Tomorrow’s Joe (Ashita No Joe): Film Review

A pugilist film with over-crafted action scenes and under-written characters.

The boxing scenes are circus acts with hi-tech dazzle, but under Fumihiko Sori’s direction, the moves, the handsome production and even handsomer leads are too “clean” to convey pain or power on a gut level.

HONG KONG — Tomorrow’s Joe traces how a slum dog and star pro-boxer come together for their once-in-a-lifetime tryst in the ring. Set in Tokyo during Japan’s frugal post-war years, the film should be all about struggle, ambition and indomitable will. Sure enough, the boxing scenes are circus acts with hi-tech dazzle, but under Fumihiko Sori’s direction, the moves, the handsome production and even handsomer leads are too “clean” to convey either pain or power on a gut level.

Tomorrow’s Joe is the first live-action adaptation of a hit Japanese serial manga that ran from 1968-1973, twice made into anime. The film’s commercial performance was sturdy, while overseas sales should capitalize on having pretty boy Tomohisa Yamashita (who gained Asian popularity with Kurosagi) as Joe.

In a ramen-house in Tokyo’s poorest neighborhood, vagabond Joe Yabuki gets into a brawl with some thugs. Unexpectedly, the scrawny but angel-faced lad wastes them. He catches the eyes of Yoko (Karina), granddaughter and heiress to the Shiraki Consortium, and retired boxer Danpei Tange (Teruyuki Kagawa).

Joe is dispatched to prison for a year. There he meets pro-boxer Toru Rikiishi (Yusuke Iseya, Sukiyaki Western Django), who belongs to Yoko’s sports stable. Yoko arranges an exhibition match for the two. With coaching by Tange, who sends him a postcard everyday teaching him new moves, Joe surprises Rikiishi with a cross counter. The match results in a dramatic draw that spurs both men to stake their lives on a professional square-up once out of jail.

Eriko Shinozaki’s lean screenplay sticks to the film’s five fight scenes, tightening the pace as Joe moves up from instinctual wildcat fisticuffs to tutored jabs and cuts. Any dramatic content in between are dull melodramatic fillers. Keiji Hashimoto’s combative cinematography goes berserk with slo-mos and freeze frames, alternating with swiping camera moves. This mannered approach gives action scenes a fresh visual impact, but is also a blow to the continuity and grace of movement.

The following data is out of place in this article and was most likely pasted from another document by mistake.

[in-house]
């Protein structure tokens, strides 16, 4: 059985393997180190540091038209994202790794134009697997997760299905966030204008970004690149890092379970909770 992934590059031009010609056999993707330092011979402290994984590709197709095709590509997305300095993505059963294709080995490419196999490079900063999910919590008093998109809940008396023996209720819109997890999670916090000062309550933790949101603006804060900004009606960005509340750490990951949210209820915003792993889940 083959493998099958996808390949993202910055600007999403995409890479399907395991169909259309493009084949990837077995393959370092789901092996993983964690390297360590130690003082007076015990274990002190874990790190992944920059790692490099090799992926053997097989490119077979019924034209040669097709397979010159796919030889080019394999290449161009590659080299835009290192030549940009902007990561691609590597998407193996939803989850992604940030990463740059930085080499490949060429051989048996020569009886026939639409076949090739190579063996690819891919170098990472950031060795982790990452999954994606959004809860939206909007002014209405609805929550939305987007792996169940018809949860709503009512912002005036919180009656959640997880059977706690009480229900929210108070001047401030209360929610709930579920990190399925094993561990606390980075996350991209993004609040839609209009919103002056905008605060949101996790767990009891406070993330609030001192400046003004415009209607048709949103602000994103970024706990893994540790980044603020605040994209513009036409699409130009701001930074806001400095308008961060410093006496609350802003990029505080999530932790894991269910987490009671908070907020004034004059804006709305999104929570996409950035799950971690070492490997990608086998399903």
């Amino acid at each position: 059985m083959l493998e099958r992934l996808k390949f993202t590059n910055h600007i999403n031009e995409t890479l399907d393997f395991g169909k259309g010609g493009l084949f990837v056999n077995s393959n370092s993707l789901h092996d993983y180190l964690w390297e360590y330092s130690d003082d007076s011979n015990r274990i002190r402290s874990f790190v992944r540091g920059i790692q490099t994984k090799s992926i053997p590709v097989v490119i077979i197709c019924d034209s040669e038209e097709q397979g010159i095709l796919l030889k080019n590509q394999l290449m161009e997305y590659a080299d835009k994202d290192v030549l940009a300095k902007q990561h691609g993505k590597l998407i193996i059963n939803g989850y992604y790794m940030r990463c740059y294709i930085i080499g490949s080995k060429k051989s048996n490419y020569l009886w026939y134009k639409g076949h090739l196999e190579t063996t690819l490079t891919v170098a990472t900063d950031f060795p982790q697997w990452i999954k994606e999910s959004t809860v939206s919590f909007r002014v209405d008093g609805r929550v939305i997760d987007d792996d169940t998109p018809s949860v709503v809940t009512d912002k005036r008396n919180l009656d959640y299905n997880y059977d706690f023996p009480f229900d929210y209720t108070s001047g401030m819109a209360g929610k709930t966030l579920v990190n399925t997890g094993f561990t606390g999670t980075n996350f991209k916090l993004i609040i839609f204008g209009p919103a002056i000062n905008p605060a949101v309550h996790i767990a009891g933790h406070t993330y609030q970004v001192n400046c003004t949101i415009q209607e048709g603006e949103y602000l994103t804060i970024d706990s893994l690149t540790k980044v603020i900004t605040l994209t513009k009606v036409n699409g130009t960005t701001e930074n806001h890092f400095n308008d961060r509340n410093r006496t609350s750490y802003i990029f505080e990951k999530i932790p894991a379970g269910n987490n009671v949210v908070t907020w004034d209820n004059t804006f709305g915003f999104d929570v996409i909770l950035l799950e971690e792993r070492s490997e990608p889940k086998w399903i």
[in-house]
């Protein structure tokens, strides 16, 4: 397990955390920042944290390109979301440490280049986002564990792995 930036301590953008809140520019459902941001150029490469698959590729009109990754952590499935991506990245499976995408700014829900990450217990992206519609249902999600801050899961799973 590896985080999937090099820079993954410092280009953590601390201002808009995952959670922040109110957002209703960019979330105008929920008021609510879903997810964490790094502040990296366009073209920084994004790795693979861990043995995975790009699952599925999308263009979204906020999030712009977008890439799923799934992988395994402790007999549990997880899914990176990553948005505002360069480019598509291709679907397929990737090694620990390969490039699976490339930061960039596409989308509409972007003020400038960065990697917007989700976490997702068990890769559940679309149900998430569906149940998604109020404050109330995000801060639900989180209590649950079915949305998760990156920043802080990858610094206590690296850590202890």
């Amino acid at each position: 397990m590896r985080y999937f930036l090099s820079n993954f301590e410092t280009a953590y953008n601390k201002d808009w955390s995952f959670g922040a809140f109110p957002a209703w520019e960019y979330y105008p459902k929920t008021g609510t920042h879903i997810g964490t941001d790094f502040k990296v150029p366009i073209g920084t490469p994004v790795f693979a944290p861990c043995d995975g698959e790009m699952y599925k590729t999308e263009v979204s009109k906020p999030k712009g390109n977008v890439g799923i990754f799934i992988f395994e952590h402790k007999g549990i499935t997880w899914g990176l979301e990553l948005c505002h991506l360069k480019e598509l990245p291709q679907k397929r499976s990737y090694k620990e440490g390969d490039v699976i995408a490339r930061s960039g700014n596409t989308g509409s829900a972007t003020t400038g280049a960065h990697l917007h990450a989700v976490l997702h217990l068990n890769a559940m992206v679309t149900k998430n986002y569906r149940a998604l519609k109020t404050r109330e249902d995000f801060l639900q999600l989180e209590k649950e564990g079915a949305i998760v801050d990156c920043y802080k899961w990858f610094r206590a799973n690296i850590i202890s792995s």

It’s noticeable that both leading actors have undergone training for the film but only Iseya makes his physical drive palpable. Overall, characterization remains superficial, especially of the two supporting roles. Tange has no past, even though he is a key father figure who inspires Joe to envisage a future beyond daily survival. His interaction with Joe lacks any emotional bond beyond coaching or preaching of platitudes. There’s a subplot delving into Yoko’s childhood, which led to her hostility to Joe and his lot, but it is touched on in such an oblique way it exacerbates her character’s inconsistency.

Technical credits are tip-top. The meticulously recreated set is accompanied by stylized de-saturation of some colors and rich saturation of others to give a faded photo look. A mellow yet playful jazz harmonica score tops it all.

Opened: In Japan Feb. 11
Production: TBS Radio & Communications, TBS, Film Partners
Cast: Tomohisa Yamashita, Yusuke Iseya, Karina, Teruyuki Kawaga
Director: Fumihiko Sori
Screenwriter: Eriko Shinozaki
Based on the manga by: Takamori Asao, Tetsuya Chiba
Executive producer: Kazuya Hamada
Planning producer: Hidenori Iyoda
Director of photography: Keiji Hashimoto
Production designer: Takashi Sasaki
Music: Reiji Kitazato, Tetsuya Takahashi
Costume designer: Kayoko Ishikawa
Sales: Tokyo Broadcasting System (TBS)
No rating, 132 minutes

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